A competition helping to drive development of the futuristic hyperloop transport system has been won by engineering students from Munich.
The hyperloop idea involves passengers in pods travelling at very high speeds down sealed tunnels.
The team’s pod hit 457km/h (290mph) on a 1.2km (0.75 mile) test track.
Run by the SpaceX aerospace company, the competition aims to refine the technologies that could underpin the super-fast transport system.
The win is the third in a row for the Technical University of Munich team.
The competition saw student teams from universities around the world gather in California to put their prototype pods through their paces.
The idea for hyperloop, which would see pods speed through a sealed tunnel to reduce friction or air resistance, has been around for decades and was fleshed out by technology entrepreneur Elon Musk in 2012.
He suggested that pods could travel along the system’s tunnels at speeds in excess of 1,000km/h.
Critics have voiced concerns about the potential cost of building a large hyperloop and whether its technical demands can be met.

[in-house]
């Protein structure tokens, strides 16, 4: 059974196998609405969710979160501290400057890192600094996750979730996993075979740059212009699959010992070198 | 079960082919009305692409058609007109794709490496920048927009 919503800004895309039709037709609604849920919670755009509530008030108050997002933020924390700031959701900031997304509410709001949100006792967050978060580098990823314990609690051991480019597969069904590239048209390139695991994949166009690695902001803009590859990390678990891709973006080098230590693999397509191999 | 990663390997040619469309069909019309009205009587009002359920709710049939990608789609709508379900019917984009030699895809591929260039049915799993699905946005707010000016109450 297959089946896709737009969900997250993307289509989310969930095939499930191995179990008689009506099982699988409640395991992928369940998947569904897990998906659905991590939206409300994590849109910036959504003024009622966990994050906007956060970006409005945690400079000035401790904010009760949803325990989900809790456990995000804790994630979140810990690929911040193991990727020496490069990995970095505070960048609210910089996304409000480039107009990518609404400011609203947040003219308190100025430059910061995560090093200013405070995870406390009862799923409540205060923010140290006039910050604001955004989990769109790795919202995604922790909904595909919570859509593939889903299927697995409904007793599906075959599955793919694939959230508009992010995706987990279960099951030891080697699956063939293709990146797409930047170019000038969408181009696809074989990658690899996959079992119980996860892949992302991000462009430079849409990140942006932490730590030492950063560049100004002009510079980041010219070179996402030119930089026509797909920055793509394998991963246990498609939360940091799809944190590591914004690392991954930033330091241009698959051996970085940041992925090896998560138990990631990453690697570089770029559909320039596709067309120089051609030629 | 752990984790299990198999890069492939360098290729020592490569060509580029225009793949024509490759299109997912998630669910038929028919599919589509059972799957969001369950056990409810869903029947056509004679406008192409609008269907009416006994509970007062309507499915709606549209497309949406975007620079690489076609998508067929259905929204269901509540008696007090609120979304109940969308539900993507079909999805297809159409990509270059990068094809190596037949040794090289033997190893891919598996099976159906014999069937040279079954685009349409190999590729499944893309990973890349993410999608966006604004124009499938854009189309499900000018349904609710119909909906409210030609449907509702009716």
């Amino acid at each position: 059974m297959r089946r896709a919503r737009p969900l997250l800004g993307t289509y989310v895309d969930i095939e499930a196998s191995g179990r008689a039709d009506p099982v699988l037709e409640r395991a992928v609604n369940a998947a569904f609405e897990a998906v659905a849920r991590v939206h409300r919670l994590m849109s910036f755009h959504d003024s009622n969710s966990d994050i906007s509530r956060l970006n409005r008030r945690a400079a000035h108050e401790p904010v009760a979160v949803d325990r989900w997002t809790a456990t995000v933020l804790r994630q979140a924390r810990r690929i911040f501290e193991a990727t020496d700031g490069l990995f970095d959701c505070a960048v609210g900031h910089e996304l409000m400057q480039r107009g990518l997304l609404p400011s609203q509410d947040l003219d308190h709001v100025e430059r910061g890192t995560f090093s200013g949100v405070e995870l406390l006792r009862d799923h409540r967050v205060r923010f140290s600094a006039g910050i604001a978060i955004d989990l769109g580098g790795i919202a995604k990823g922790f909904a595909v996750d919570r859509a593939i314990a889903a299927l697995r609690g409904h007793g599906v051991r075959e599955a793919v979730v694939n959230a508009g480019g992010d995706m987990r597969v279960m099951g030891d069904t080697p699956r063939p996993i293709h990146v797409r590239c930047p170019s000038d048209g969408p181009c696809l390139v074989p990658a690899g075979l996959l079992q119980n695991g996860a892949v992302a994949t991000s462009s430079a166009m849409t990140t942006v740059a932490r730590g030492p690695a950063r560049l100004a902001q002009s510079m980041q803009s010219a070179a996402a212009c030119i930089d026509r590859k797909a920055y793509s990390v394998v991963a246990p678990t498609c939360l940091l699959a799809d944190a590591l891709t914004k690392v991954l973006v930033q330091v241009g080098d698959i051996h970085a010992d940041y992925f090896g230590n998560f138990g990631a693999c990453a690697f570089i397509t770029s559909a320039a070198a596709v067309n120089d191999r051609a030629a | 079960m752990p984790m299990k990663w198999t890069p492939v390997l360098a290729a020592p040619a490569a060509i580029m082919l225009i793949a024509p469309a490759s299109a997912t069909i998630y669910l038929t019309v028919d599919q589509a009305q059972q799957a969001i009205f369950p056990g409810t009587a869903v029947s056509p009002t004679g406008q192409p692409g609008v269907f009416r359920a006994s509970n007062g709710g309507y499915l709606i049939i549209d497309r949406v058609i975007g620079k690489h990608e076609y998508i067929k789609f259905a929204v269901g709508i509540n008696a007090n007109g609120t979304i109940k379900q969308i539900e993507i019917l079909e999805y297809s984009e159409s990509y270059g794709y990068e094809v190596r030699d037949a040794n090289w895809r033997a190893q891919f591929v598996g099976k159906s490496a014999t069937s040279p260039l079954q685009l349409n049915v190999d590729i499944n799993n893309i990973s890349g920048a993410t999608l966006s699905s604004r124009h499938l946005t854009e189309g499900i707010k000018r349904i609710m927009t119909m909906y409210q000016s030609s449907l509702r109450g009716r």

Mr Musk’s SpaceX company has run a series of competitions to drive development of the concept.
In the latest round of the competition, the Munich team, Warr Hyperloop, outpaced rival capsules, which could manage speeds of only 88mph (Delft University) and 55mph (EPF Loop, from Switzerland), to beat its own record speed, 323km/h, set in the second competition, in September 2017.
In a change from earlier competitions, all the pods being tested this time had to be self-propelled.
Previously, the pods could rely on a SpaceX-built “pusher” vehicle that helped them travel down the test tube.
Elon Musk dropped in on the competition and spent time talking to the teams and watching the test runs.
“This is really the first opportunity to create a new mode of transport,” he told The Verge news site.
“That’s really what this competition is about – things that could radically transform cities and the way people get around.”
Hyperloop test pod sets speed record